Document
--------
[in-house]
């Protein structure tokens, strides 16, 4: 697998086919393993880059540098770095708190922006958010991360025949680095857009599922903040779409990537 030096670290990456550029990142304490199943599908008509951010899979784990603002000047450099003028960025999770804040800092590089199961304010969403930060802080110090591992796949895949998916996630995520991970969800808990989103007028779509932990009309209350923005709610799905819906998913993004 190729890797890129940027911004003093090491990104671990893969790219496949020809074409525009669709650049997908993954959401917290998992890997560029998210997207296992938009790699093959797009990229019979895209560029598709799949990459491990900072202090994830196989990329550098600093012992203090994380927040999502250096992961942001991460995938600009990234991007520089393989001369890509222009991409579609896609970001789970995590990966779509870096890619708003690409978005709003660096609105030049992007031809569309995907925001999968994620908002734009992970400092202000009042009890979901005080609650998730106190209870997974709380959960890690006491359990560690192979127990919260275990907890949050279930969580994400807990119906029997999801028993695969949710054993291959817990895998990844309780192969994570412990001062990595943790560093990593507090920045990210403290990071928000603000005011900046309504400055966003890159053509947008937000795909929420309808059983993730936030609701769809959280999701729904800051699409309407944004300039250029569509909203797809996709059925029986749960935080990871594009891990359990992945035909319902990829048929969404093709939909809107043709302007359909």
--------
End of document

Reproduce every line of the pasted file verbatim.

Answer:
[in-house]
């Protein structure tokens, strides 16, 4: 697998086919393993880059540098770095708190922006958010991360025949680095857009599922903040779409990537 030096670290990456550029990142304490199943599908008509951010899979784990603002000047450099003028960025999770804040800092590089199961304010969403930060802080110090591992796949895949998916996630995520991970969800808990989103007028779509932990009309209350923005709610799905819906998913993004 190729890797890129940027911004003093090491990104671990893969790219496949020809074409525009669709650049997908993954959401917290998992890997560029998210997207296992938009790699093959797009990229019979895209560029598709799949990459491990900072202090994830196989990329550098600093012992203090994380927040999502250096992961942001991460995938600009990234991007520089393989001369890509222009991409579609896609970001789970995590990966779509870096890619708003690409978005709003660096609105030049992007031809569309995907925001999968994620908002734009992970400092202000009042009890979901005080609650998730106190209870997974709380959960890690006491359990560690192979127990919260275990907890949050279930969580994400807990119906029997999801028993695969949710054993291959817990895998990844309780192969994570412990001062990595943790560093990593507090920045990210403290990071928000603000005011900046309504400055966003890159053509947008937000795909929420309808059983993730936030609701769809959280999701729904800051699409309407944004300039250029569509909203797809996709059925029986749960935080990871594009891990359990992945035909319902990829048929969404093709939909809107043709302007359909």